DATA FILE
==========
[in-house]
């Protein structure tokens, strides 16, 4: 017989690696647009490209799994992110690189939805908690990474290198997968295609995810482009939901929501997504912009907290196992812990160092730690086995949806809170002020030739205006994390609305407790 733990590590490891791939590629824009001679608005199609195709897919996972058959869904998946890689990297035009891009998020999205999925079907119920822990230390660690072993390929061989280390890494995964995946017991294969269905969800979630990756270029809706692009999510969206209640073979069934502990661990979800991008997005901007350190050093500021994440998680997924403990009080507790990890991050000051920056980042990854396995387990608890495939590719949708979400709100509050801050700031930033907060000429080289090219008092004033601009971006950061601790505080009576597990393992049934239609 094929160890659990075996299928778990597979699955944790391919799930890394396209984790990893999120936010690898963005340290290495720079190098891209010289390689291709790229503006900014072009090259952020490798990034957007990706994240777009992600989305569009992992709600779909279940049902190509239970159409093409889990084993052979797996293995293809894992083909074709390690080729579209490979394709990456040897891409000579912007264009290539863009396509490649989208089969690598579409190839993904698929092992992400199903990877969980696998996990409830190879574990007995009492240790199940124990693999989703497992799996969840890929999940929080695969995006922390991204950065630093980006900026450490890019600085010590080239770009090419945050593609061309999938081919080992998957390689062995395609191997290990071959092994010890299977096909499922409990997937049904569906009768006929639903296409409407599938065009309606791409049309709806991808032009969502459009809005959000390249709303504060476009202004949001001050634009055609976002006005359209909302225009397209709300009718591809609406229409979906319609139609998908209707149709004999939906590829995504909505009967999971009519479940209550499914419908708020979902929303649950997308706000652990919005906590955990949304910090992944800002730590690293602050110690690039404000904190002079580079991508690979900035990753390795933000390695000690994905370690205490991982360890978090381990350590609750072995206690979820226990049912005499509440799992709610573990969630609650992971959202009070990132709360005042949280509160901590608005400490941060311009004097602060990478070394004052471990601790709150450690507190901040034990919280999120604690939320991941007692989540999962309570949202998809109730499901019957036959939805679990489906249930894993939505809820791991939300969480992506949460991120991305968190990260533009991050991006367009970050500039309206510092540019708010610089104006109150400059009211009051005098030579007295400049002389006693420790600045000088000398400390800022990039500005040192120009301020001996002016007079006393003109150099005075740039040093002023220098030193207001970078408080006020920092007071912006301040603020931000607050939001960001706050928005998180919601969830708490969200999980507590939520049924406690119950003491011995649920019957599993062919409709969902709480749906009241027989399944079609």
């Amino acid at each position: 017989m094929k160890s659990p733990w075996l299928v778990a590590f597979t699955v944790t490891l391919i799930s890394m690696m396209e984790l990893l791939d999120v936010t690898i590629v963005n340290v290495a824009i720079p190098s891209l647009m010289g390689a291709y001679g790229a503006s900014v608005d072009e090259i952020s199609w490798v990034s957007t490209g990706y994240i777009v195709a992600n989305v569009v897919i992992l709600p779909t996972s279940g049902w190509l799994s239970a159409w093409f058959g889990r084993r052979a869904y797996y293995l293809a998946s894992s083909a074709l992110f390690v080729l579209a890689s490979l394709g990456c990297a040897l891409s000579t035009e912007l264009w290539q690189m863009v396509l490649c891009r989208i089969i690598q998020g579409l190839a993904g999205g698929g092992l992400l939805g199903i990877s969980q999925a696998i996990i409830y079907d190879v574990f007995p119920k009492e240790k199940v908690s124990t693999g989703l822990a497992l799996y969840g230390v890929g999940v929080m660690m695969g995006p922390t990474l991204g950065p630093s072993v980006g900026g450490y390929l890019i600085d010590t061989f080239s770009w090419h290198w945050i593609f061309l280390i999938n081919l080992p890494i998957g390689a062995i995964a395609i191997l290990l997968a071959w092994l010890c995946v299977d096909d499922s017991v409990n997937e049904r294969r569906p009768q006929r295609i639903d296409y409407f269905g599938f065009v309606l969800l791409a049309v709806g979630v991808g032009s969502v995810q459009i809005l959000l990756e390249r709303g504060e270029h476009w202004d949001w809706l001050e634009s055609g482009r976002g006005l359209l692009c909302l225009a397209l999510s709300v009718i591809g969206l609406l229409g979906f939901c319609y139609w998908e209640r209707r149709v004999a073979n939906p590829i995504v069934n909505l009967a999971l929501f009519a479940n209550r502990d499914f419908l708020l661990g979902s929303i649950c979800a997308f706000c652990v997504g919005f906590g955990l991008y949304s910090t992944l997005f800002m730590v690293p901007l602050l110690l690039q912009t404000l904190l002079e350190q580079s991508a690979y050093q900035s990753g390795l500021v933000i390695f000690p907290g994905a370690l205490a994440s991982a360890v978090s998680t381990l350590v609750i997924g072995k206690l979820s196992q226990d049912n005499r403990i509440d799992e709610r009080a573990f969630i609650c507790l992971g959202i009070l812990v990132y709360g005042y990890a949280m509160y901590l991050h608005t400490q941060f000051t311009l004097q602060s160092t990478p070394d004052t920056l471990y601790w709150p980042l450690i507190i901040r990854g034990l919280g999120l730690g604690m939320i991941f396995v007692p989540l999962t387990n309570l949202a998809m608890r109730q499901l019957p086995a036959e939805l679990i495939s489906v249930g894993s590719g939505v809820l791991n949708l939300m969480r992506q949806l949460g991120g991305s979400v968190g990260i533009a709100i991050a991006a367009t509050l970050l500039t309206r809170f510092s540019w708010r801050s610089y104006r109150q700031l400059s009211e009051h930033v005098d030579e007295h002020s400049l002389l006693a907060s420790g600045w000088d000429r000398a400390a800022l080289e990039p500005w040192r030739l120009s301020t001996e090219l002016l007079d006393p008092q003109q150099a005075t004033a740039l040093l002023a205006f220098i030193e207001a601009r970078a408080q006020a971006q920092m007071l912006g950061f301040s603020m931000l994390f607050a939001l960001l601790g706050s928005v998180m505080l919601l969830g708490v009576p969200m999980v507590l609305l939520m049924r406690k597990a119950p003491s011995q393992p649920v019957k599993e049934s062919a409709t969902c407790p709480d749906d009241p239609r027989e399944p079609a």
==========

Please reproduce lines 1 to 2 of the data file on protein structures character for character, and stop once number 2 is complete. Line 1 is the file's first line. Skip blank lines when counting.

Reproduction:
[in-house]
């Protein structure tokens, strides 16, 4: 017989690696647009490209799994992110690189939805908690990474290198997968295609995810482009939901929501997504912009907290196992812990160092730690086995949806809170002020030739205006994390609305407790 733990590590490891791939590629824009001679608005199609195709897919996972058959869904998946890689990297035009891009998020999205999925079907119920822990230390660690072993390929061989280390890494995964995946017991294969269905969800979630990756270029809706692009999510969206209640073979069934502990661990979800991008997005901007350190050093500021994440998680997924403990009080507790990890991050000051920056980042990854396995387990608890495939590719949708979400709100509050801050700031930033907060000429080289090219008092004033601009971006950061601790505080009576597990393992049934239609 094929160890659990075996299928778990597979699955944790391919799930890394396209984790990893999120936010690898963005340290290495720079190098891209010289390689291709790229503006900014072009090259952020490798990034957007990706994240777009992600989305569009992992709600779909279940049902190509239970159409093409889990084993052979797996293995293809894992083909074709390690080729579209490979394709990456040897891409000579912007264009290539863009396509490649989208089969690598579409190839993904698929092992992400199903990877969980696998996990409830190879574990007995009492240790199940124990693999989703497992799996969840890929999940929080695969995006922390991204950065630093980006900026450490890019600085010590080239770009090419945050593609061309999938081919080992998957390689062995395609191997290990071959092994010890299977096909499922409990997937049904569906009768006929639903296409409407599938065009309606791409049309709806991808032009969502459009809005959000390249709303504060476009202004949001001050634009055609976002006005359209909302225009397209709300009718591809609406229409979906319609139609998908209707149709004999939906590829995504909505009967999971009519479940209550499914419908708020979902929303649950997308706000652990919005906590955990949304910090992944800002730590690293602050110690690039404000904190002079580079991508690979900035990753390795933000390695000690994905370690205490991982360890978090381990350590609750072995206690979820226990049912005499509440799992709610573990969630609650992971959202009070990132709360005042949280509160901590608005400490941060311009004097602060990478070394004052471990601790709150450690507190901040034990919280999120604690939320991941007692989540999962309570949202998809109730499901019957036959939805679990489906249930894993939505809820791991939300969480992506949460991120991305968190990260533009991050991006367009970050500039309206510092540019708010610089104006109150400059009211009051005098030579007295400049002389006693420790600045000088000398400390800022990039500005040192120009301020001996002016007079006393003109150099005075740039040093002023220098030193207001970078408080006020920092007071912006301040603020931000607050939001960001706050928005998180919601969830708490969200999980507590939520049924406690119950003491011995649920019957599993062919409709969902709480749906009241027989399944079609």